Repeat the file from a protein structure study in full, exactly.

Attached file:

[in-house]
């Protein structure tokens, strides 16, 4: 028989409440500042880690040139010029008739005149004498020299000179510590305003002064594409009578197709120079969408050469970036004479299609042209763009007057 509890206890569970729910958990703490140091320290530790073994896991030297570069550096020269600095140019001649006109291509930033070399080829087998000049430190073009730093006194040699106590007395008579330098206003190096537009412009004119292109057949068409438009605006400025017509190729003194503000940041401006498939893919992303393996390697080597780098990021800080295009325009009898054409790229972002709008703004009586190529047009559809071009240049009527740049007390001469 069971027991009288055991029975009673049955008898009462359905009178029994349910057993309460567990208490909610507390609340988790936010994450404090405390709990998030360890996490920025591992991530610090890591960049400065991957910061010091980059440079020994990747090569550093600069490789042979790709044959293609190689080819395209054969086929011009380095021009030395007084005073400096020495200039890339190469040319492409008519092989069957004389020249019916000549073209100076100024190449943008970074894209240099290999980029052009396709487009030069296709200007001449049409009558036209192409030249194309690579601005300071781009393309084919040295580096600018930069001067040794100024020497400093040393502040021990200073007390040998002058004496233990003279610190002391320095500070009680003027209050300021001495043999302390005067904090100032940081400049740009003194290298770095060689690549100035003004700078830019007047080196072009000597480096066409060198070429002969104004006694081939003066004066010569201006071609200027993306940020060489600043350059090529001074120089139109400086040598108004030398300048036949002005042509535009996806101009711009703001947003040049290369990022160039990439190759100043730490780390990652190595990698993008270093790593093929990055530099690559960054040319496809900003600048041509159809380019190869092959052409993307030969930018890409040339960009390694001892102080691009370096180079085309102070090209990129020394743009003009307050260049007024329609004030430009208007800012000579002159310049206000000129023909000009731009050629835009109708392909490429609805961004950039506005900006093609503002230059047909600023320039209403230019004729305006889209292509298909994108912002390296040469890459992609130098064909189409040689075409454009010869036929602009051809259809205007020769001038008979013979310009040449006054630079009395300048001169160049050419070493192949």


[in-house]
């Protein structure tokens, strides 16, 4: 028989409440500042880690040139010029008739005149004498020299000179510590305003002064594409009578197709120079969408050469970036004479299609042209763009007057 509890206890569970729910958990703490140091320290530790073994896991030297570069550096020269600095140019001649006109291509930033070399080829087998000049430190073009730093006194040699106590007395008579330098206003190096537009412009004119292109057949068409438009605006400025017509190729003194503000940041401006498939893919992303393996390697080597780098990021800080295009325009009898054409790229972002709008703004009586190529047009559809071009240049009527740049007390001469 069971027991009288055991029975009673049955008898009462359905009178029994349910057993309460567990208490909610507390609340988790936010994450404090405390709990998030360890996490920025591992991530610090890591960049400065991957910061010091980059440079020994990747090569550093600069490789042979790709044959293609190689080819395209054969086929011009380095021009030395007084005073400096020495200039890339190469040319492409008519092989069957004389020249019916000549073209100076100024190449943008970074894209240099290999980029052009396709487009030069296709200007001449049409009558036209192409030249194309690579601005300071781009393309084919040295580096600018930069001067040794100024020497400093040393502040021990200073007390040998002058004496233990003279610190002391320095500070009680003027209050300021001495043999302390005067904090100032940081400049740009003194290298770095060689690549100035003004700078830019007047080196072009000597480096066409060198070429002969104004006694081939003066004066010569201006071609200027993306940020060489600043350059090529001074120089139109400086040598108004030398300048036949002005042509535009996806101009711009703001947003040049290369990022160039990439190759100043730490780390990652190595990698993008270093790593093929990055530099690559960054040319496809900003600048041509159809380019190869092959052409993307030969930018890409040339960009390694001892102080691009370096180079085309102070090209990129020394743009003009307050260049007024329609004030430009208007800012000579002159310049206000000129023909000009731009050629835009109708392909490429609805961004950039506005900006093609503002230059047909600023320039209403230019004729305006889209292509298909994108912002390296040469890459992609130098064909189409040689075409454009010869036929602009051809259809205007020769001038008979013979310009040449006054630079009395300048001169160049050419070493192949």